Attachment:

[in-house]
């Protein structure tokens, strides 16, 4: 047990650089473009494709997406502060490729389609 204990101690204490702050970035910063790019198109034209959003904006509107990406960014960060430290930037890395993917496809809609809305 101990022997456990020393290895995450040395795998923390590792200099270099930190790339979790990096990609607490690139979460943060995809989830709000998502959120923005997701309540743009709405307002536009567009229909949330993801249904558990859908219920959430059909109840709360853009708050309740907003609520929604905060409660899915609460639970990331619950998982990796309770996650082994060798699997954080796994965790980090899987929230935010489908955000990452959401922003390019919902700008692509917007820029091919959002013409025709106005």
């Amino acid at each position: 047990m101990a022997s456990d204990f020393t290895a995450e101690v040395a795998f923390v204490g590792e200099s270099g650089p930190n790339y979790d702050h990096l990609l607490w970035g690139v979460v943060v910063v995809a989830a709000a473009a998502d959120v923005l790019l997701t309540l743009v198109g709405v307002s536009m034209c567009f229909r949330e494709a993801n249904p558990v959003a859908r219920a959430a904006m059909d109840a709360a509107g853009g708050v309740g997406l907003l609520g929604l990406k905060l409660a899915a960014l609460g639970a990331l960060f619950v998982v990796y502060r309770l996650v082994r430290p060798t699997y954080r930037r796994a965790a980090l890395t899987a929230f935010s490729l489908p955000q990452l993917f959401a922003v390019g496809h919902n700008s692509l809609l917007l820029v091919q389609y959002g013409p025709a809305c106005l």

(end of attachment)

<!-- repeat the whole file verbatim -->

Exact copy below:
[in-house]
């Protein structure tokens, strides 16, 4: 047990650089473009494709997406502060490729389609 204990101690204490702050970035910063790019198109034209959003904006509107990406960014960060430290930037890395993917496809809609809305 101990022997456990020393290895995450040395795998923390590792200099270099930190790339979790990096990609607490690139979460943060995809989830709000998502959120923005997701309540743009709405307002536009567009229909949330993801249904558990859908219920959430059909109840709360853009708050309740907003609520929604905060409660899915609460639970990331619950998982990796309770996650082994060798699997954080796994965790980090899987929230935010489908955000990452959401922003390019919902700008692509917007820029091919959002013409025709106005």
């Amino acid at each position: 047990m101990a022997s456990d204990f020393t290895a995450e101690v040395a795998f923390v204490g590792e200099s270099g650089p930190n790339y979790d702050h990096l990609l607490w970035g690139v979460v943060v910063v995809a989830a709000a473009a998502d959120v923005l790019l997701t309540l743009v198109g709405v307002s536009m034209c567009f229909r949330e494709a993801n249904p558990v959003a859908r219920a959430a904006m059909d109840a709360a509107g853009g708050v309740g997406l907003l609520g929604l990406k905060l409660a899915a960014l609460g639970a990331l960060f619950v998982v990796y502060r309770l996650v082994r430290p060798t699997y954080r930037r796994a965790a980090l890395t899987a929230f935010s490729l489908p955000q990452l993917f959401a922003v390019g496809h919902n700008s692509l809609l917007l820029v091919q389609y959002g013409p025709a809305c106005l």